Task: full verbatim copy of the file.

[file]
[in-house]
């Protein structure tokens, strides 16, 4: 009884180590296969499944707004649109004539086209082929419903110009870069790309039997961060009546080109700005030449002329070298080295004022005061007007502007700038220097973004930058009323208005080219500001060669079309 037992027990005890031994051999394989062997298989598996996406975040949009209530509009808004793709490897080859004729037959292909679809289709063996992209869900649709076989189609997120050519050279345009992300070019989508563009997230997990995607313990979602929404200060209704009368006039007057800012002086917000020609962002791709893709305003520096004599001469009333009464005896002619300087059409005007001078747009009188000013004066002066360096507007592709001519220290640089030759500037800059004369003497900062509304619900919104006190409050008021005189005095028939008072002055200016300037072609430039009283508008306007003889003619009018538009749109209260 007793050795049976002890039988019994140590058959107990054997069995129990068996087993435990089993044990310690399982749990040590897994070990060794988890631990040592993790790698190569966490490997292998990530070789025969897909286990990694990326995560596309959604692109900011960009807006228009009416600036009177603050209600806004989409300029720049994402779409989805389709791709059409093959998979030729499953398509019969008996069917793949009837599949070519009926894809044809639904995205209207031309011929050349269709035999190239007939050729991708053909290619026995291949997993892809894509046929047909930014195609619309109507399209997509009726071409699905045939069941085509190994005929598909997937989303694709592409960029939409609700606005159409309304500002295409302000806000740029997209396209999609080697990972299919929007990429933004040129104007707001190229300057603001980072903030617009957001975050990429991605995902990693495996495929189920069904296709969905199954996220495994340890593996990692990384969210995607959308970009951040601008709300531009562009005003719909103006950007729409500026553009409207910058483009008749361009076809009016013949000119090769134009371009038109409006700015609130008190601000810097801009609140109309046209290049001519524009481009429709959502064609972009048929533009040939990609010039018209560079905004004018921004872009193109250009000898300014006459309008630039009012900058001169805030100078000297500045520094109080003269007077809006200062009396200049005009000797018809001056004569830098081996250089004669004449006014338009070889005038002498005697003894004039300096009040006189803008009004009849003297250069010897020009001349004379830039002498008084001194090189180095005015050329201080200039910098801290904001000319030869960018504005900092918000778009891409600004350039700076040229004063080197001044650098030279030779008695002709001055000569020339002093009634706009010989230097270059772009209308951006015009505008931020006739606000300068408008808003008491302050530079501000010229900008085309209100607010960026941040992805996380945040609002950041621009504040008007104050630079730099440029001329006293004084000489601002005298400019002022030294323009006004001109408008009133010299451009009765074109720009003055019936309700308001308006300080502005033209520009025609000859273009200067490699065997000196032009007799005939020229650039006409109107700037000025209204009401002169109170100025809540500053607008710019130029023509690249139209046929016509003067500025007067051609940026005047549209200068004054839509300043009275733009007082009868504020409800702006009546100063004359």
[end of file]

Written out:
[in-house]
């Protein structure tokens, strides 16, 4: 009884180590296969499944707004649109004539086209082929419903110009870069790309039997961060009546080109700005030449002329070298080295004022005061007007502007700038220097973004930058009323208005080219500001060669079309 037992027990005890031994051999394989062997298989598996996406975040949009209530509009808004793709490897080859004729037959292909679809289709063996992209869900649709076989189609997120050519050279345009992300070019989508563009997230997990995607313990979602929404200060209704009368006039007057800012002086917000020609962002791709893709305003520096004599001469009333009464005896002619300087059409005007001078747009009188000013004066002066360096507007592709001519220290640089030759500037800059004369003497900062509304619900919104006190409050008021005189005095028939008072002055200016300037072609430039009283508008306007003889003619009018538009749109209260 007793050795049976002890039988019994140590058959107990054997069995129990068996087993435990089993044990310690399982749990040590897994070990060794988890631990040592993790790698190569966490490997292998990530070789025969897909286990990694990326995560596309959604692109900011960009807006228009009416600036009177603050209600806004989409300029720049994402779409989805389709791709059409093959998979030729499953398509019969008996069917793949009837599949070519009926894809044809639904995205209207031309011929050349269709035999190239007939050729991708053909290619026995291949997993892809894509046929047909930014195609619309109507399209997509009726071409699905045939069941085509190994005929598909997937989303694709592409960029939409609700606005159409309304500002295409302000806000740029997209396209999609080697990972299919929007990429933004040129104007707001190229300057603001980072903030617009957001975050990429991605995902990693495996495929189920069904296709969905199954996220495994340890593996990692990384969210995607959308970009951040601008709300531009562009005003719909103006950007729409500026553009409207910058483009008749361009076809009016013949000119090769134009371009038109409006700015609130008190601000810097801009609140109309046209290049001519524009481009429709959502064609972009048929533009040939990609010039018209560079905004004018921004872009193109250009000898300014006459309008630039009012900058001169805030100078000297500045520094109080003269007077809006200062009396200049005009000797018809001056004569830098081996250089004669004449006014338009070889005038002498005697003894004039300096009040006189803008009004009849003297250069010897020009001349004379830039002498008084001194090189180095005015050329201080200039910098801290904001000319030869960018504005900092918000778009891409600004350039700076040229004063080197001044650098030279030779008695002709001055000569020339002093009634706009010989230097270059772009209308951006015009505008931020006739606000300068408008808003008491302050530079501000010229900008085309209100607010960026941040992805996380945040609002950041621009504040008007104050630079730099440029001329006293004084000489601002005298400019002022030294323009006004001109408008009133010299451009009765074109720009003055019936309700308001308006300080502005033209520009025609000859273009200067490699065997000196032009007799005939020229650039006409109107700037000025209204009401002169109170100025809540500053607008710019130029023509690249139209046929016509003067500025007067051609940026005047549209200068004054839509300043009275733009007082009868504020409800702006009546100063004359």